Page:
Food & Drink

Cooking Like Ina Garten Left Me Exhausted — And Broke

Even if she doesn’t know it, Ina Garten has always been my culinary mentor.

Even if she doesn’t know it, Ina Garten has always been my culinary mentor. As a young adult, living in a big city and working a full-time job, with bills to pay and a mouth to feed (my own), I seem to always find myself in a classic conundrum: My romantic dreams of candlelit dinners and chic get-togethers complete with homemade appetizers tend to outweigh my resources. So when the opportunity to cook like Garten for a week arose at work, I jumped into it with the unrestrained excitement of a puppy.

Ina is elegant, Ina is effortlessly gourmet, Ina has a very cute husband named Jeffrey and two identically shingled houses in the Hamptons with well-stocked kitchens for cooking and gardens for picking. Ina is food goals — and I longed to exude her demure culinary confidence, if only for a mere few days.

“Ina is food goals — and I longed to exude her demure culinary confidence, if only for a mere few days.”

But, here’s the thing: I love the idea of embodying the culinary essence of Ina Garten — in the same way I love the idea of getting a dog. A dog would have the power to make me feel more adult, established, fulfilled. But in the increasingly harsh light of reality, it turns out that dogs require a lot of work: time, TLC, space, and (perhaps most importantly) money. Because dogs are fucking expensive. And I was worried that this, in turn, is how I would come to feel about the the Barefoot Contessa.

Despite my reservations, I donned a smartly oversized blue button-down, broke out my best small-Brooklyn-apartment “linens” and “china,” and got down to menu-planning-and-floral-arranging business. Click through to see what happened as I advanced through the 15 steps of becoming a millennial Ina.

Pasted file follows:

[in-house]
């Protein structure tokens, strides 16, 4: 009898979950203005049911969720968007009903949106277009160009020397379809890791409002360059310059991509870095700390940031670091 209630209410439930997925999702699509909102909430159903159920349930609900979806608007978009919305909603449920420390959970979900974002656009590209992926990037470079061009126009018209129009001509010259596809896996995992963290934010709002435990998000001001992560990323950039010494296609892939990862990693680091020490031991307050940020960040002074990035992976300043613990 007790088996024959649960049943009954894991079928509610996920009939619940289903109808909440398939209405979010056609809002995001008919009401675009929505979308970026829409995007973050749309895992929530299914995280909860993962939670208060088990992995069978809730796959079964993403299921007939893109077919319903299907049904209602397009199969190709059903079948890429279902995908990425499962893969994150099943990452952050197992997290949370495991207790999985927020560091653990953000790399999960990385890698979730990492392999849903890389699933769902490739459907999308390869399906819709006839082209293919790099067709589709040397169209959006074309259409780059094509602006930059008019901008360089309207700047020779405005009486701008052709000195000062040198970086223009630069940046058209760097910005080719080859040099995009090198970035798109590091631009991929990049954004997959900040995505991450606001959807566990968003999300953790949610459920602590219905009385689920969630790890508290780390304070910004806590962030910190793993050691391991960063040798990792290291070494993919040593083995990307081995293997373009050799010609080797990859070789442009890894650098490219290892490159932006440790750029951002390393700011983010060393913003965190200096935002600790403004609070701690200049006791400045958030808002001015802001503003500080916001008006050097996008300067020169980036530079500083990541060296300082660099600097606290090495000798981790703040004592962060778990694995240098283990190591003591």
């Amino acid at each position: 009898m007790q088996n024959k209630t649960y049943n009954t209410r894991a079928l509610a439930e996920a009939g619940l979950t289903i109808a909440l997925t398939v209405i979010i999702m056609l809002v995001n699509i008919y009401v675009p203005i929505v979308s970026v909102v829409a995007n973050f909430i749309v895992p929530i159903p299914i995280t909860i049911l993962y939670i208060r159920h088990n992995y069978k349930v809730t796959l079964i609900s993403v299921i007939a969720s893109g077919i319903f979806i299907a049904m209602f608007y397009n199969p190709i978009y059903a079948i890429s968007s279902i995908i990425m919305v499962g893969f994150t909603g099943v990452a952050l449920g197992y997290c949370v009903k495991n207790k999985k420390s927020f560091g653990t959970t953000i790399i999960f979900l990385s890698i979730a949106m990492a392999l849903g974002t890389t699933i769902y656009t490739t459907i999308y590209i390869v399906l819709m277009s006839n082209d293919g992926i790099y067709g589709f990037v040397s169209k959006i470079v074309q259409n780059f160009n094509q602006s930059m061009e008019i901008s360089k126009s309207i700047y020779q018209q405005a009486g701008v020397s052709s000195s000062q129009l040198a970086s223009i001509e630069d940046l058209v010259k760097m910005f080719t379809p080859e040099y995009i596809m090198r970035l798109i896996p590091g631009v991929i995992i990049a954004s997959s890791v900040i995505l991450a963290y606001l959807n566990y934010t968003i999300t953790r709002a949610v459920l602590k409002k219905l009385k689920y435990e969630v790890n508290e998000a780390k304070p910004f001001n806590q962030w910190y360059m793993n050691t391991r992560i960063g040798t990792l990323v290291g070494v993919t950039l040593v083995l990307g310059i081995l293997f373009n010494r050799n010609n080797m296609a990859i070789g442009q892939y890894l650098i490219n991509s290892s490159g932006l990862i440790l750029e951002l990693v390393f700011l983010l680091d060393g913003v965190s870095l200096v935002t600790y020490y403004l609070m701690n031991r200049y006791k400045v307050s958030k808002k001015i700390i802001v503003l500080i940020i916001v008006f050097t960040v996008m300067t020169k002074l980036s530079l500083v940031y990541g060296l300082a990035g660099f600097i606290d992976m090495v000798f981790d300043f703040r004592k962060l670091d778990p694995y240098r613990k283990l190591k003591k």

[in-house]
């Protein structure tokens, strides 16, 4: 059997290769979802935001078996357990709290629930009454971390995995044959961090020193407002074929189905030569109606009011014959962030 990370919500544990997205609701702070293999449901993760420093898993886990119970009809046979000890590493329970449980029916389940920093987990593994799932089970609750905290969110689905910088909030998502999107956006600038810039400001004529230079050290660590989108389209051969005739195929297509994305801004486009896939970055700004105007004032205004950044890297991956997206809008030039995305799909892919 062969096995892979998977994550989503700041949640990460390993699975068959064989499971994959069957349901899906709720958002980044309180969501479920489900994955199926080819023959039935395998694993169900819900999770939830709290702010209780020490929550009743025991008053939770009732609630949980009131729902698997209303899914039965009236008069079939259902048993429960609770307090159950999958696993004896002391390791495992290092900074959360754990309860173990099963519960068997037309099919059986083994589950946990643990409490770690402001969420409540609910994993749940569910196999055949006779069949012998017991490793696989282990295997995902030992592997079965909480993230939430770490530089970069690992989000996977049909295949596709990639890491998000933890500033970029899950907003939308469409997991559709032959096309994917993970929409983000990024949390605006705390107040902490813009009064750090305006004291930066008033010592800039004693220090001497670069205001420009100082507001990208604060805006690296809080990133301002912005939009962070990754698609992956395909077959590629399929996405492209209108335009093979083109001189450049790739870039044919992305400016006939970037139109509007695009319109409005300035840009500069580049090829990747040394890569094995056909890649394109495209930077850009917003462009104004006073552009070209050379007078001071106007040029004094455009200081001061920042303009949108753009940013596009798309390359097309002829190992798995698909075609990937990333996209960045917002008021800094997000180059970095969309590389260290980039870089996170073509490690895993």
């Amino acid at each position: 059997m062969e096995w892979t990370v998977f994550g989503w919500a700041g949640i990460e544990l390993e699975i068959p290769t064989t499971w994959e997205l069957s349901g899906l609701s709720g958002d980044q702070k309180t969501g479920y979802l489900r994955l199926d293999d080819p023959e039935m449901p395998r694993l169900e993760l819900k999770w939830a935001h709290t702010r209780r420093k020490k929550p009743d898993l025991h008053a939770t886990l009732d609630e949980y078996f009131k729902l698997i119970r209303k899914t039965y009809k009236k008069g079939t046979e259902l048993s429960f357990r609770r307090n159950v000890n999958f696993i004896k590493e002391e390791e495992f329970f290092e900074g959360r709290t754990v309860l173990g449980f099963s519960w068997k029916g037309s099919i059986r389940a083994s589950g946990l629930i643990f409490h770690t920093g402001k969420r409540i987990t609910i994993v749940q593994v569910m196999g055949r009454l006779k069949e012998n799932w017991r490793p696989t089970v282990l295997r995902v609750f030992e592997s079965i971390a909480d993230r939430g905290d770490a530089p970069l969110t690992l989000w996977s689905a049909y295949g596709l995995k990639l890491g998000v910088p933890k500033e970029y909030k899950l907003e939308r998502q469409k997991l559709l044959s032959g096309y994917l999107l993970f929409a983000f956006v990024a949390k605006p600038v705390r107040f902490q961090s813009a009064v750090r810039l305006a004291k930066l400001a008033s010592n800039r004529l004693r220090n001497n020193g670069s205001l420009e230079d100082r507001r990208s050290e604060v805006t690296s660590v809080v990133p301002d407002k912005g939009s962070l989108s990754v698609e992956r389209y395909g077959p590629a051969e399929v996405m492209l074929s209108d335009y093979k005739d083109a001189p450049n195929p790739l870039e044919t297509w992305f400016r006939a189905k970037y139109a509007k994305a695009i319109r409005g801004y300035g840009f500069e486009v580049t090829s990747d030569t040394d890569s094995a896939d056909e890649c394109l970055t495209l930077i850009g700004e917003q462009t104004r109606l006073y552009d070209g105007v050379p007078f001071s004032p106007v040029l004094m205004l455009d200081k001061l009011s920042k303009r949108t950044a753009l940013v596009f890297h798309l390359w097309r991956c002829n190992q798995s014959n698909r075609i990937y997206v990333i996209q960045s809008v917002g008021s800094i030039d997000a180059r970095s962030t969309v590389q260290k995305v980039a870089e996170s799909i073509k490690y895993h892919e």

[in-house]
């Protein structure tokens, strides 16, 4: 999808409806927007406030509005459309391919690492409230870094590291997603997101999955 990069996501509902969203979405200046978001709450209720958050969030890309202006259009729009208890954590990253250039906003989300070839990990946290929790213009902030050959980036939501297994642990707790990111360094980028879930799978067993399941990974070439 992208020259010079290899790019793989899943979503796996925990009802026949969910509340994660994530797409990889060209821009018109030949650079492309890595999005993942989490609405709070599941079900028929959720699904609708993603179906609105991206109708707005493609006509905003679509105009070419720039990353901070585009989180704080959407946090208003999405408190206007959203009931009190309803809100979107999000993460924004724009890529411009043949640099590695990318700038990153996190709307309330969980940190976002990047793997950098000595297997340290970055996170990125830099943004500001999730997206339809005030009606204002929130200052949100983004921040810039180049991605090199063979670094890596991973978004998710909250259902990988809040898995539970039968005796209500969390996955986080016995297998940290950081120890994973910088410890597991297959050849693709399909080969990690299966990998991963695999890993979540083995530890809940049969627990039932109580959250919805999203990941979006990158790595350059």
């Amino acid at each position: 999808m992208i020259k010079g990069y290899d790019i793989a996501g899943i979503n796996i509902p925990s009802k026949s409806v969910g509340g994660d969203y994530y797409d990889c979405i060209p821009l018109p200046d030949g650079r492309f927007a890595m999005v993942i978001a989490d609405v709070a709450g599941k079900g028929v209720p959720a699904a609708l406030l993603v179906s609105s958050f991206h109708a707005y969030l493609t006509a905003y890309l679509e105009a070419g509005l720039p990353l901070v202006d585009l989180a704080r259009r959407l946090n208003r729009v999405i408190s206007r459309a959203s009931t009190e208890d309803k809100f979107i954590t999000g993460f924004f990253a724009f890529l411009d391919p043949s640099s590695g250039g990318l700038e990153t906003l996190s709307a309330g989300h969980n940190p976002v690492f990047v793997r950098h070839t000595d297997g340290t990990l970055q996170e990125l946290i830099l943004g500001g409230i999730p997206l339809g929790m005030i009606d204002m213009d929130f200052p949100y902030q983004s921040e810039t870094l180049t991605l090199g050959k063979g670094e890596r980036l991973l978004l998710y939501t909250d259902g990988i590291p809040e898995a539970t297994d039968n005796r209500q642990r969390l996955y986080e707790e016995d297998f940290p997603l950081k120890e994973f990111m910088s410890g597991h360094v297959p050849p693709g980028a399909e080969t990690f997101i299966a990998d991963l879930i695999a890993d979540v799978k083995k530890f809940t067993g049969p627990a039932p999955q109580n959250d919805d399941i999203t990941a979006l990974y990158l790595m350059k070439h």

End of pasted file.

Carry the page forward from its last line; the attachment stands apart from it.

Step 1: Bake something lovely for breakfast.

Raspberry Corn Muffins Starting off my week with freshly baked corn muffins and the "good" jam felt luxurious and comforting all at once — I highly recommend it as a cure-all for the Sunday scaries.

Cost: $15

(Note: Ina's instructions for "good raspberry preserves" translates to more expensive than my usual Smuckers.)

Step 2 Make any one of her perfect chicken recipes.

Crispy Mustard Roasted Chicken The Contessa loves herself some chicken — and so for my first dinner, I did as an Ina-impersonator was born to do and threw together this crispy chicken dish in a lovely dijon sauce.

Cost: $20

(Note: It looks like a hot mess, but tasted simply divine.)

Step 3 Simply, whip up a soufflé or a frittata.

Potato Basil Frittata Don't get me wrong, I was thoroughly enjoying my gourmet eats thus far — but Ina fatigue was already beginning to set in. So I opted for a frittata over a soufflé. Because eggs are affordable, and worrying about getting a soufflé to rise while also thinking about the tablescape proved to be untenable.

Cost: $18

(Note: Eggs may be affordable, but fancy cheese is expensive...)

Step 4 Make many floral arrangements (because Ina would never leave a table bare).

Calla Lillies And Irises A La Trader Joe’s Flowers are not a necessity — they are a very much a luxury. A luxury that put quite a few holes in my usual weekly grocery budget. Despite the fact that they will not become a regular part of my budget anytime soon, flowers bring little splashes of happiness to small city apartments.

Cost: $20 (Hydrangeas and Snap Dragons were also purchased)

Step 5 Assemble something easy for a dinner party.

Easy Cheese Platter Yes, Ina's cheese plater was easy to assemble — but no, no it was not cheap. But because I consider cheese boards both an appetizer AND main course (Ina and I will have to agree to disagree on that one), I had zero qualms about eating the leftovers as brunch the next day.

Cost: $25.91

(Note: See note on Step 3 re: cheese being expensive.)

Step 6 Shake up some homemade cocktails for your friends!

Aperol Spritzers These spritzers were sublimely refreshing and easy to craft as an aperitif.

Cost: $30

(Note: Alcohol is also expensive.)

Step 7 Roast and toast a nice seasonal veggie brew-sketa.

Butternut Squash & Ricotta Bruschetta A hearty bruschetta can be dinner in a pinch. This recipe was delightfully easy to make and surprisingly affordable — way more on par with my usual spending. I'm definitely with you on the toast front, Ina.

Cost: $14.75 (for 4-6 servings)

(Note: I paired my bruschetta with Ina's Balsamic-Glazed Brussels Sprouts, and it was fantastic.)

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By: Elizabeth Buxton